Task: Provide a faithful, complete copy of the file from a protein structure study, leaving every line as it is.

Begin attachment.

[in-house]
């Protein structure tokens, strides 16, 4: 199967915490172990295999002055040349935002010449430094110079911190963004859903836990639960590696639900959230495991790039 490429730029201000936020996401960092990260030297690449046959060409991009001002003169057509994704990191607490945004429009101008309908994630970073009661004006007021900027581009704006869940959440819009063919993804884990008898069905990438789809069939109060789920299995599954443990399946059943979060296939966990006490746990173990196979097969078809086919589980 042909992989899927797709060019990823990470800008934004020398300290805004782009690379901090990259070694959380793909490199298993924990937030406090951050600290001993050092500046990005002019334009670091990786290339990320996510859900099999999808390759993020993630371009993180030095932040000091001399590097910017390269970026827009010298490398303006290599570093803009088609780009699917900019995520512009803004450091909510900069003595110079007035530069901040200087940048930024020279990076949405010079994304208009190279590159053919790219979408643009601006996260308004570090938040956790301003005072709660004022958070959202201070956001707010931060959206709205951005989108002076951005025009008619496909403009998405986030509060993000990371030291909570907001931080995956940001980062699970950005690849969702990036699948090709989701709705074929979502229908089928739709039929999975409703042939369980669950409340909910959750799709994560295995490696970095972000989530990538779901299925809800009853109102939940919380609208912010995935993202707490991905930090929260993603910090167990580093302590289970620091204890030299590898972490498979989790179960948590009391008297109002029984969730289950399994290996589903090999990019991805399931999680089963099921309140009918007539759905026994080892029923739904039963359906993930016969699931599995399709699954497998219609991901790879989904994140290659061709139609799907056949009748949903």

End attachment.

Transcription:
[in-house]
């Protein structure tokens, strides 16, 4: 199967915490172990295999002055040349935002010449430094110079911190963004859903836990639960590696639900959230495991790039 490429730029201000936020996401960092990260030297690449046959060409991009001002003169057509994704990191607490945004429009101008309908994630970073009661004006007021900027581009704006869940959440819009063919993804884990008898069905990438789809069939109060789920299995599954443990399946059943979060296939966990006490746990173990196979097969078809086919589980 042909992989899927797709060019990823990470800008934004020398300290805004782009690379901090990259070694959380793909490199298993924990937030406090951050600290001993050092500046990005002019334009670091990786290339990320996510859900099999999808390759993020993630371009993180030095932040000091001399590097910017390269970026827009010298490398303006290599570093803009088609780009699917900019995520512009803004450091909510900069003595110079007035530069901040200087940048930024020279990076949405010079994304208009190279590159053919790219979408643009601006996260308004570090938040956790301003005072709660004022958070959202201070956001707010931060959206709205951005989108002076951005025009008619496909403009998405986030509060993000990371030291909570907001931080995956940001980062699970950005690849969702990036699948090709989701709705074929979502229908089928739709039929999975409703042939369980669950409340909910959750799709994560295995490696970095972000989530990538779901299925809800009853109102939940919380609208912010995935993202707490991905930090929260993603910090167990580093302590289970620091204890030299590898972490498979989790179960948590009391008297109002029984969730289950399994290996589903090999990019991805399931999680089963099921309140009918007539759905026994080892029923739904039963359906993930016969699931599995399709699954497998219609991901790879989904994140290659061709139609799907056949009748949903």